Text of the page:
According to Sa’id, Elixir Investment Partners was appointed as the stockbroker to carry out the sales of the shares, during which over N9 billion was realised. They were thereafter instructed to pay the N9 billion into three different bank accounts.
One of the accounts, he said, was that of the Benue State Ministry of Finance, where N5 billion was paid, while a total sum of N3.1 billion was paid into Fanfash Resources account.
He noted that when Abubakar Umar, the owner of Fanfash Resources was invited by the EFCC, he confirmed that he received N3.1 billion in his company account and converted the same sum to its dollar equivalent, amounting to $15.8 million and delivered it in cash to the former governor at his Maitama residence in Abuja.
Sa’id also told the court that the Finance commissioner confirmed issuing directives for the payments to be made to Fanffash Resources and Benue State Ministry of Finance.
Arrest by DSS over alleged possession of arms
While the corruption matter is still pending in court, Suswam was on February 25, arrested by the Department of State Services (DSS) over alleged illegal possession of firearms, following a raid on his Abuja residence.
The DSS said items recovered during the raid include a Glock pistol with two magazines and 29 rounds of ammunition. Others were a Mini-Uzi with two magazines containing 10 rounds and four rounds respectively; 42 extra rounds of ammunition in a pack; one AK-47; 21 Certificates of Occupancy (C of Os) and one offer of statutory right of occupancy; 23 luxury watches; and 45 keys to various cars.
The secret security service, in a statement issued by Tony Opuiyo, said: “The Department of State Services (DSS) wishes to inform the public that on February 24 2017, between 2100 hours and 0242 hours, the service executed a search warrant at the property of Dunes Investment and Global Properties Ltd located at No 44 Aguiyi Ironsi Way, Maitama, Abuja.
“The operation was informed by intelligence that some incriminating items were stashed in the boots of cars parked at the property, particularly a Mercedes Benz S550 (BWR 135AH) and Masarati 4.7 (BWR 207 AJ), which were subsequently confiscated.
“Following this discovery, the service launched further investigations, which revealed that the cars and the recovered items belong to the former governor of Benue State, Gabriel Suswam who has already been invited by the service and is currently helping in the investigations.”
Freedom not in sight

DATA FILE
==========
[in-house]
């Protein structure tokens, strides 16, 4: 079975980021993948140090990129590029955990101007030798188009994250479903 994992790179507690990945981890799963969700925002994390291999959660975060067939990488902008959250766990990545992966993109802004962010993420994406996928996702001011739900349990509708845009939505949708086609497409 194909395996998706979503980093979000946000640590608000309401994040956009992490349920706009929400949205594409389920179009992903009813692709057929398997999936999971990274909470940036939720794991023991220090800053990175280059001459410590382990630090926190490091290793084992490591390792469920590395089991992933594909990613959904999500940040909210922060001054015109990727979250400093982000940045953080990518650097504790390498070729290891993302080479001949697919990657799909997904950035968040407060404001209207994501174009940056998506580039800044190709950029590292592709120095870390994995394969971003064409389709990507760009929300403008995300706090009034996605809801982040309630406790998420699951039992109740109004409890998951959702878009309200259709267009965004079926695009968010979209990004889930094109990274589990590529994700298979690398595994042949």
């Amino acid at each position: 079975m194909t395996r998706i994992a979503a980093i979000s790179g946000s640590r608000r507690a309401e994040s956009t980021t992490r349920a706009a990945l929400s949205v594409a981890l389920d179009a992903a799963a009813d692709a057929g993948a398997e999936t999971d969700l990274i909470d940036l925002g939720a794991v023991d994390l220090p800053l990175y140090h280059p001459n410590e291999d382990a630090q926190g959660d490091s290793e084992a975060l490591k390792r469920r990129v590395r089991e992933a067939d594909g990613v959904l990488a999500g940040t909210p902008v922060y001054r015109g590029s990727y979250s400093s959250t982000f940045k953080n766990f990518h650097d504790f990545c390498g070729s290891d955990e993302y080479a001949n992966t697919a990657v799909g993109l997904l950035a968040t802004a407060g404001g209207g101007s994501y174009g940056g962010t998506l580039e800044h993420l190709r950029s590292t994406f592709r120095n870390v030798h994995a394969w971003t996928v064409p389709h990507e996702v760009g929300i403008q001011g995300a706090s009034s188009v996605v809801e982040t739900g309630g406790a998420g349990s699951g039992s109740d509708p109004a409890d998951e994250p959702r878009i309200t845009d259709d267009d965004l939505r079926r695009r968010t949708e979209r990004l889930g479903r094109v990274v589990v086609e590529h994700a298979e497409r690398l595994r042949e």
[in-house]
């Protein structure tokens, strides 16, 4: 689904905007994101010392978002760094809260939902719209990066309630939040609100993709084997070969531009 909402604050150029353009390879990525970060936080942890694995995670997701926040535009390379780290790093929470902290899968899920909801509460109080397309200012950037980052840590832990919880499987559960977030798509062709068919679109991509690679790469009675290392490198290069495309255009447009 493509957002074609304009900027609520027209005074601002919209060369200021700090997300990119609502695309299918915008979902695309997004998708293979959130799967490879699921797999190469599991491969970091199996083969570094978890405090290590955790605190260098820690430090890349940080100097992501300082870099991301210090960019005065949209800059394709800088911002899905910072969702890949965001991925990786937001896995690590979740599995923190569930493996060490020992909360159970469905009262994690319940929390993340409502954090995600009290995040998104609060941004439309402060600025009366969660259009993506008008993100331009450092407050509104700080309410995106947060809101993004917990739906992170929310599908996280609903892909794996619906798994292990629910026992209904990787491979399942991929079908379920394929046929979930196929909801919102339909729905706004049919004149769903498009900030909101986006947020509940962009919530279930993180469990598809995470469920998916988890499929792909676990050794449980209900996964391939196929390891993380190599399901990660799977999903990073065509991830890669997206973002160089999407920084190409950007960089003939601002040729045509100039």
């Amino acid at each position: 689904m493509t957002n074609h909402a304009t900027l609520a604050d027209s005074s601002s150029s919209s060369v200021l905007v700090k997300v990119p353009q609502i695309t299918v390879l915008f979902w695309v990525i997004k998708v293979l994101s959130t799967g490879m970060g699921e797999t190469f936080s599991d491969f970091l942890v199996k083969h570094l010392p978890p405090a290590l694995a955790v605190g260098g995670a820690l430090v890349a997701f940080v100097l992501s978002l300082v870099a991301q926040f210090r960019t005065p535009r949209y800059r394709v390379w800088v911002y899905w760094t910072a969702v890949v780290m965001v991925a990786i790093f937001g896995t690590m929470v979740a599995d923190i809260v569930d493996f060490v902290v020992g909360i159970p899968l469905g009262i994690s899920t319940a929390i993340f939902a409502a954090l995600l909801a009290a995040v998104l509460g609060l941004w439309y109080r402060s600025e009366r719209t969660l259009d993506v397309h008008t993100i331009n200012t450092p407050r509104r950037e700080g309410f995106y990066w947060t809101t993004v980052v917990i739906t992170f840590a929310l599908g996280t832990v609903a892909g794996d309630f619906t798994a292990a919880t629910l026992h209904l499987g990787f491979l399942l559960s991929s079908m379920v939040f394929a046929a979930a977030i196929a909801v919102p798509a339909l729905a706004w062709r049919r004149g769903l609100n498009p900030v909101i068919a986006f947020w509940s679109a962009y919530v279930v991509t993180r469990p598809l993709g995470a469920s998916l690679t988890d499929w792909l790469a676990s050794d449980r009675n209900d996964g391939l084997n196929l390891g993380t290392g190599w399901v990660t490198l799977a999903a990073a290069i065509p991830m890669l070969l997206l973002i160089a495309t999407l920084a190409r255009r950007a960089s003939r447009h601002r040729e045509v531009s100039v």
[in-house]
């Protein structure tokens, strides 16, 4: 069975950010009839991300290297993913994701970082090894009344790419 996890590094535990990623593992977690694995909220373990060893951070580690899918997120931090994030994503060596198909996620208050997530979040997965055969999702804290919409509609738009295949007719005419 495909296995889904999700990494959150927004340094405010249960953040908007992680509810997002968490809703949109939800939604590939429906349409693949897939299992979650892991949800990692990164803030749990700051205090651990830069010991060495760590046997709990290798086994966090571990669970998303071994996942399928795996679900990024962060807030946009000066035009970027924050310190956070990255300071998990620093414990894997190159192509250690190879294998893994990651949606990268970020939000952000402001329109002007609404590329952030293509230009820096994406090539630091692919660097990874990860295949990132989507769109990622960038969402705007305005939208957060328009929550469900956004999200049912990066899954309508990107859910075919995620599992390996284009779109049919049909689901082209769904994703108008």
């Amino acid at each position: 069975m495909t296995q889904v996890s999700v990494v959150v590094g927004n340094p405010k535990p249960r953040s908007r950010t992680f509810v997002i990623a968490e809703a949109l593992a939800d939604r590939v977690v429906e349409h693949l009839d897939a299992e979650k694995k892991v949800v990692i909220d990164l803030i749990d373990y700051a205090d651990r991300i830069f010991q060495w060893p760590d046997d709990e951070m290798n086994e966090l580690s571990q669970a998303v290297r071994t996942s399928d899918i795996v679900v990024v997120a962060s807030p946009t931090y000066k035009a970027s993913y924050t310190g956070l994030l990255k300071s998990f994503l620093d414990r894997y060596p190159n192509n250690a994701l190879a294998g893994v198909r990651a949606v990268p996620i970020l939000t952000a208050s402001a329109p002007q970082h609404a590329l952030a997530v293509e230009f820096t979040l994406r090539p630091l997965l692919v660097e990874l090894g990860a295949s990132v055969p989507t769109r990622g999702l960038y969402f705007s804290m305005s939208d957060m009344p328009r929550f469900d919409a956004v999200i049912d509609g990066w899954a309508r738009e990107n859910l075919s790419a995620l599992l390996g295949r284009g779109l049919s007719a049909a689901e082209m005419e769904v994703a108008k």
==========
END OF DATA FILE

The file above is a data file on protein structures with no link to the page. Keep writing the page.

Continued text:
Suswam has been in detention since his arrest after his bail bid failed, but the Federal High Court in Abuja, last Tuesday, ordered the DSS to produce him in court on May 11, for him to answer allegations of corruption level against him by the EFCC.
The trial judge, Justice Gabriel Kolawole, who gave the order, directed that a copy of the order should be served on the Director General of the DSS, Mr. Lawal Daura.
The order followed the refusal of the security agency to produce Suswam in court to be arraigned on a 32-count fraud and money laundering charge the Federal Government instituted against him and two others.
Other defendants in the charge marked FHC/ABJ/CR/48/2017, and endorsed by the Attorney- General of the Federation and Minister of Justice, Mr. Abubakar Malami are a former Commissioner of Finance in Benue State under Suswam’s administration, Mr. Omadachi Oklobia, and the then Accountant of Benue State Government House Administration, Mrs. Janet Aluga.
The defendants were accused of diverting the sum of N9.7 billion part of which was meant for Police Reform Programme as well as Subsidy Reinvestment and Empowerment Programme (SURE-P).
The Federal Government said it had upon an investigation that was conducted by the Police, uncovered that the fund was diverted between 2012 and 2015, while Suswam held sway as the governor of Benue State. But, the DSS said it will continue to hold the former governor for failing to cooperate with investigators.
The agency, in a statement, said Suswam’s continued detention for over a month was legal. “The case of the former governor of Benue State, Gabriel Suswam, is typical.
The Service has continued to hold him in line with the dictates of the law – more so that he has not cooperated on the issues concerning the recovery of large cache of arms at his facilities,” the statement said.
No doubt, Suswam, at a time got his desire – first, a seat in the House of Representatives (1999- 2007) and second, the governorship of his home state (2007-2015), but he has fallen from that glory after his failed senatorial bid in the 2015 general elections.